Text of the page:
Kaylee Stallings of Murfreesboro is just thankful the grape vineyard at Lane Agri-Park in west Murfreesboro pales in comparison to what she and other MTSU Fermentation Science students encountered during an Education Abroad trip to Germany in May.
Stallings, 20, and her classmates assisted with the first Grape Harvest Day Saturday (Aug. 25) when more than 50 people from the university and community harvested Cynthiana or Norton variety grapes for juice, jelly and, potentially, wine.
Grape Harvest Day featured Master Gardeners helping the general public harvest the fruit and demonstrating how to make jam and juice during the early-morning event.
The vineyard was established in 2006 as a cooperative project between the MTSU School of Agriculture and the Rutherford County Agricultural Extension Office. For years, anyone could pick the sun-ripened grapes. An effort was finally formalized to invite everyone to experience the grape harvest, said Tony Johnston, director of the MTSU Fermentation Science program.
Johnston said the back side of Lane Agri-Park off John Rice Boulevard features 200 plants on about a half-acre -- a far cry from "the sprawling hills of vineyards in Germany," said Stallings, who is a double major in fermentation science and biochemistry. "I'm so glad we don't have to pick all that by hand."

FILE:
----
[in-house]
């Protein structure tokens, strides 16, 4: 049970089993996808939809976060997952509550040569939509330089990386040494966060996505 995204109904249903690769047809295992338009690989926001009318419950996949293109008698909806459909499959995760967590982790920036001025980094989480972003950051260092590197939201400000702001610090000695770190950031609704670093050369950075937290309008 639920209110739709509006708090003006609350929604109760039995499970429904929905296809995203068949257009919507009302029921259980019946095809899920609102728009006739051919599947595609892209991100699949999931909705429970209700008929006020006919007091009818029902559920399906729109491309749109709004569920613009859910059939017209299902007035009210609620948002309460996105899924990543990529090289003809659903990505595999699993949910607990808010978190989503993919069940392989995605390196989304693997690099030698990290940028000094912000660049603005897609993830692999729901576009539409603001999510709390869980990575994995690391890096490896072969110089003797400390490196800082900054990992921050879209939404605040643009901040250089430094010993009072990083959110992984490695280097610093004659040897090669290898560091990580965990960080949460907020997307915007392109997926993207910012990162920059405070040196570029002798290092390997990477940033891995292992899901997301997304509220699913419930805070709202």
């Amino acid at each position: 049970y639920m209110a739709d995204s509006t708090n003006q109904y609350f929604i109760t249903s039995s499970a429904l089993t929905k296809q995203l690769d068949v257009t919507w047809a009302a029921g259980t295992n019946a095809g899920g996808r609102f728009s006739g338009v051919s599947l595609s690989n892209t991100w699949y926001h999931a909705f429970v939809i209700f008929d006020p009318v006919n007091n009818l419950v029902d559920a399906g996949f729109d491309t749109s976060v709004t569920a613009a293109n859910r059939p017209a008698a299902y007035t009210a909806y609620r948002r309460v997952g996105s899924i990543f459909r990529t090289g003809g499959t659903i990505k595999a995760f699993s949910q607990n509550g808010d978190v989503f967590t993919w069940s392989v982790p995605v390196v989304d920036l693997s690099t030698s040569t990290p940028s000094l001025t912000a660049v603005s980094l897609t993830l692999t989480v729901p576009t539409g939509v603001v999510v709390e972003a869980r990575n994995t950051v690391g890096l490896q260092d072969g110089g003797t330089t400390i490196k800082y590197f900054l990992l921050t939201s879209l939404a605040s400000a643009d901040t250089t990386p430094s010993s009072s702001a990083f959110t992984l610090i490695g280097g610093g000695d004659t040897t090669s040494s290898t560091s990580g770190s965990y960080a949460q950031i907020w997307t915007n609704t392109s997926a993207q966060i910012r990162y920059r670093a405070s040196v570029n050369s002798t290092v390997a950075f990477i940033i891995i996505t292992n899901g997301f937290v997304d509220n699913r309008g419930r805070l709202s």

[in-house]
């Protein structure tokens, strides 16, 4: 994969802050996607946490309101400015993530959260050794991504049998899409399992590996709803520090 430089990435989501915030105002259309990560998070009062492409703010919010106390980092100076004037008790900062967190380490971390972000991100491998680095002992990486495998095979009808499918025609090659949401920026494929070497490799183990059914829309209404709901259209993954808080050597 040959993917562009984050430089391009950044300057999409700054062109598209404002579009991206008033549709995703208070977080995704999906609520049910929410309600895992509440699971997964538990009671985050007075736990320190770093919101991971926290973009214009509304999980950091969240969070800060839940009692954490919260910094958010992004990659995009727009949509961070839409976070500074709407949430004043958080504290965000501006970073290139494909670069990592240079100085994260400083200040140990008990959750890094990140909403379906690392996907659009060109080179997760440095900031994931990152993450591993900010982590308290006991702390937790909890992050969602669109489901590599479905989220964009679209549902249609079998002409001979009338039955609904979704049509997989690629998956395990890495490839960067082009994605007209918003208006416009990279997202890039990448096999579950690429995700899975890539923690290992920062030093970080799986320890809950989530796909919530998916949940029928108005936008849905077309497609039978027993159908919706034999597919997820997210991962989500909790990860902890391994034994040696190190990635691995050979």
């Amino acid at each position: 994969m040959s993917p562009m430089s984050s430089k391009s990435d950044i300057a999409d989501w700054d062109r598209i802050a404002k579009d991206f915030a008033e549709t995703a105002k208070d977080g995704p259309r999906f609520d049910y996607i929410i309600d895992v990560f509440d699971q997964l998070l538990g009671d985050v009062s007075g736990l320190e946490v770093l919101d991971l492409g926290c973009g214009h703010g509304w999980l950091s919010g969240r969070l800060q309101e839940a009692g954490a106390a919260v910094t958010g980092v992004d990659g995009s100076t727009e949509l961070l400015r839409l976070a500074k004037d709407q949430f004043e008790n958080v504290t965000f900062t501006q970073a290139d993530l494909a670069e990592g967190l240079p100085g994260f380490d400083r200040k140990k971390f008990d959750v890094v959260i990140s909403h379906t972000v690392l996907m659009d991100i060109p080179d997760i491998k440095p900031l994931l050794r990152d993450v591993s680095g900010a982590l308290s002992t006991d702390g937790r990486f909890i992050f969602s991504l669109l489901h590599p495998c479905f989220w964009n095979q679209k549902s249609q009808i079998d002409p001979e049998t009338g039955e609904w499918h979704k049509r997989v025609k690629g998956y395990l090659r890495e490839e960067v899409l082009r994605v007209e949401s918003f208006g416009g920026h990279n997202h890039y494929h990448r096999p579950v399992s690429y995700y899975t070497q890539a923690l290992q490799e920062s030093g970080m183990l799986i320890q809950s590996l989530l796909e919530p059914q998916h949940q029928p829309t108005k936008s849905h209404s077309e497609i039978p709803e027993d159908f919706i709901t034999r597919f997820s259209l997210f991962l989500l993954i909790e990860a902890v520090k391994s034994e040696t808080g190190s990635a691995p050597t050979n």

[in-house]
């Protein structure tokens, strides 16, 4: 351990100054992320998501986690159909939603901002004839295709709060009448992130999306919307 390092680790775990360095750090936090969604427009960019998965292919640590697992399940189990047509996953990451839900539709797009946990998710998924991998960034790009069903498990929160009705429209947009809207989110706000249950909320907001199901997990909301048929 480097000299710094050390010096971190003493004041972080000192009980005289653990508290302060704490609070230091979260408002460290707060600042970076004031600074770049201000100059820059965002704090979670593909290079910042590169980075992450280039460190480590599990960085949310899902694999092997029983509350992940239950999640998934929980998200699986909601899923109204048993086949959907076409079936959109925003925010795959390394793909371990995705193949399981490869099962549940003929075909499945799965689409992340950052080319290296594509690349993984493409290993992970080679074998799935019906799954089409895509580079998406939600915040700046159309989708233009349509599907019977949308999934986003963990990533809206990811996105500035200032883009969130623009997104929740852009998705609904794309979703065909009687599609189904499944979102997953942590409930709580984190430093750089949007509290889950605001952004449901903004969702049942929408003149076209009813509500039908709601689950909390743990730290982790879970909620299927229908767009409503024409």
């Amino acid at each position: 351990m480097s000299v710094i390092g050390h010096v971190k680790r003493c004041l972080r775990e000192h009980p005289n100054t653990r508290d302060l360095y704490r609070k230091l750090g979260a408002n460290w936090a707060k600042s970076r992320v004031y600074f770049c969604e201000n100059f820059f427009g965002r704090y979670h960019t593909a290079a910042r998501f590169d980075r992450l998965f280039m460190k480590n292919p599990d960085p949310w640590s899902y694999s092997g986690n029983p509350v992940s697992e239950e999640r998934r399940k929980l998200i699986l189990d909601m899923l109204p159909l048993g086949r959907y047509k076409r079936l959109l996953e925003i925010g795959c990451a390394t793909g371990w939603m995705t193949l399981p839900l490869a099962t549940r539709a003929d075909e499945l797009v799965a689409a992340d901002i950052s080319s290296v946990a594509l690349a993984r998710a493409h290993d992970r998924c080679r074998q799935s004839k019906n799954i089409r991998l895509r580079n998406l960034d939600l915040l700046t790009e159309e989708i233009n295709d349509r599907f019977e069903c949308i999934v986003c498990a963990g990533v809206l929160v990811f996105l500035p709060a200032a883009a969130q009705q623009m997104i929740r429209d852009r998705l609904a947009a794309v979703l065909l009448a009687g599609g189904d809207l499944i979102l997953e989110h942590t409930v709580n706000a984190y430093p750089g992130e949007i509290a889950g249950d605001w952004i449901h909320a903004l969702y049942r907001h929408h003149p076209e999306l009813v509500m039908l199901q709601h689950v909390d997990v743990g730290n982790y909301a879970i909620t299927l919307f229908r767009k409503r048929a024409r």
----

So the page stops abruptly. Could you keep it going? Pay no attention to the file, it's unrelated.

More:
To support Stallings, Johnston said there literally were tens of thousands of acres and square miles of vineyards in the area bounded by Frankfurt, Germany, Strasborg, France (Alsace region) and Basel, Switzerland, where the group studied abroad.
Connor Ball, 25, a junior from Savannah, Tennessee, who has been involved with the program since it began in 2017, said he "thought it (harvest) would be a lot more work-heavy. There was a great amount of people who came out early. This went very smoothly."
Ball also was pleased his peers -- and he acknowledged "college students tend not to be morning people" -- showed up at 7 a.m. to help." (Maybe Donut Country doughnuts were an incentive.)
In addition to harvesting, Johnston and MTSU colleague and biology professor John DuBois used a crusher/stemmer to break the grape skins before removing them from the stems and a bladder press, used to extract juice from the fruit.
Participants could leave with the grapes they picked or have them stemmed/crushed and pressed into juice to take home.
Carla Bush, University of Tennessee Extension Family and Consumer Sciences agent, and Master Food volunteers provided a jelly demonstration and even gave away small jars of peach jelly harvested in the park orchard.
Johnston told the group to mark their calendars for Aug. 24, 2019 -- the date for the second Grape Harvest Day at Lane Agri-Park. He anticipates a greater harvest, which will be open to the public.
Fermentation science has grown to more than 30 students in Year 2. The School of Agriculture is part of the College of Basic and Applied Sciences.
BELOW: MTSU junior fermentation science student Connor Ball of Savannah, Tenn., uses pruners to clip off bundles of grapes Aug. 25 during the first Grape Harvest Day at Lane Agri-Park. (MTSU photo by Randy Weiler)